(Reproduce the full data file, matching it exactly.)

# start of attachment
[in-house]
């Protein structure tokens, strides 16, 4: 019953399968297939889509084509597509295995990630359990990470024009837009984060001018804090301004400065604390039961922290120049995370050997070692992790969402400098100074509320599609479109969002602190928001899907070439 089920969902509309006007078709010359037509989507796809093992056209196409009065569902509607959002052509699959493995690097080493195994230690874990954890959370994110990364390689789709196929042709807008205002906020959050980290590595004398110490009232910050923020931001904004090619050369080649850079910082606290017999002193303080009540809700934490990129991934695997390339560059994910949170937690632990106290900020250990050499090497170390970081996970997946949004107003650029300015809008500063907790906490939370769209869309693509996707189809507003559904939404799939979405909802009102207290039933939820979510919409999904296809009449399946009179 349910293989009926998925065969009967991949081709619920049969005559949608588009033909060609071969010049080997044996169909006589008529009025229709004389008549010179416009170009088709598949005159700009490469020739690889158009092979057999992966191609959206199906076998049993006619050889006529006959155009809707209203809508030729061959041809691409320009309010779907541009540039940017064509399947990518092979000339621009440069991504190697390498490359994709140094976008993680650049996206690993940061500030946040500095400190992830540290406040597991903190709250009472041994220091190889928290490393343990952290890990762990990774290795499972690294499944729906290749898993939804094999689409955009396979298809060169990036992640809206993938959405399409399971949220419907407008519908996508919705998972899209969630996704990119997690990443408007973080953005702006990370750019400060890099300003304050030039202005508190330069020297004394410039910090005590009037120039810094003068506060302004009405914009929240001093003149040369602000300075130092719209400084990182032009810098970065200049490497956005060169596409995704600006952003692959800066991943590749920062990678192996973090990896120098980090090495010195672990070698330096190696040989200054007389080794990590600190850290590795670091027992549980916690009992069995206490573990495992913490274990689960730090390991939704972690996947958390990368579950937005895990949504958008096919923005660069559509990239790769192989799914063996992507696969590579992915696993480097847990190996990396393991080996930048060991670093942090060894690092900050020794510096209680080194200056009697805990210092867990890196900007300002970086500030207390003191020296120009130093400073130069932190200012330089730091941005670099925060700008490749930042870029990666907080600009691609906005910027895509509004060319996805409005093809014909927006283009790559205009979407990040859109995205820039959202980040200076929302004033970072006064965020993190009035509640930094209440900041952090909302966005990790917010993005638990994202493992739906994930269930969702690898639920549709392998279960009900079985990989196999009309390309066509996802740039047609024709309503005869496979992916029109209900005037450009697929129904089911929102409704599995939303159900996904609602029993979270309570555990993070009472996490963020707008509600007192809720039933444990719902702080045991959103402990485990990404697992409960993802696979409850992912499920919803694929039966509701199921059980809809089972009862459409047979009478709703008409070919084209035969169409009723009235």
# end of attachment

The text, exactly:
[in-house]
């Protein structure tokens, strides 16, 4: 019953399968297939889509084509597509295995990630359990990470024009837009984060001018804090301004400065604390039961922290120049995370050997070692992790969402400098100074509320599609479109969002602190928001899907070439 089920969902509309006007078709010359037509989507796809093992056209196409009065569902509607959002052509699959493995690097080493195994230690874990954890959370994110990364390689789709196929042709807008205002906020959050980290590595004398110490009232910050923020931001904004090619050369080649850079910082606290017999002193303080009540809700934490990129991934695997390339560059994910949170937690632990106290900020250990050499090497170390970081996970997946949004107003650029300015809008500063907790906490939370769209869309693509996707189809507003559904939404799939979405909802009102207290039933939820979510919409999904296809009449399946009179 349910293989009926998925065969009967991949081709619920049969005559949608588009033909060609071969010049080997044996169909006589008529009025229709004389008549010179416009170009088709598949005159700009490469020739690889158009092979057999992966191609959206199906076998049993006619050889006529006959155009809707209203809508030729061959041809691409320009309010779907541009540039940017064509399947990518092979000339621009440069991504190697390498490359994709140094976008993680650049996206690993940061500030946040500095400190992830540290406040597991903190709250009472041994220091190889928290490393343990952290890990762990990774290795499972690294499944729906290749898993939804094999689409955009396979298809060169990036992640809206993938959405399409399971949220419907407008519908996508919705998972899209969630996704990119997690990443408007973080953005702006990370750019400060890099300003304050030039202005508190330069020297004394410039910090005590009037120039810094003068506060302004009405914009929240001093003149040369602000300075130092719209400084990182032009810098970065200049490497956005060169596409995704600006952003692959800066991943590749920062990678192996973090990896120098980090090495010195672990070698330096190696040989200054007389080794990590600190850290590795670091027992549980916690009992069995206490573990495992913490274990689960730090390991939704972690996947958390990368579950937005895990949504958008096919923005660069559509990239790769192989799914063996992507696969590579992915696993480097847990190996990396393991080996930048060991670093942090060894690092900050020794510096209680080194200056009697805990210092867990890196900007300002970086500030207390003191020296120009130093400073130069932190200012330089730091941005670099925060700008490749930042870029990666907080600009691609906005910027895509509004060319996805409005093809014909927006283009790559205009979407990040859109995205820039959202980040200076929302004033970072006064965020993190009035509640930094209440900041952090909302966005990790917010993005638990994202493992739906994930269930969702690898639920549709392998279960009900079985990989196999009309390309066509996802740039047609024709309503005869496979992916029109209900005037450009697929129904089911929102409704599995939303159900996904609602029993979270309570555990993070009472996490963020707008509600007192809720039933444990719902702080045991959103402990485990990404697992409960993802696979409850992912499920919803694929039966509701199921059980809809089972009862459409047979009478709703008409070919084209035969169409009723009235």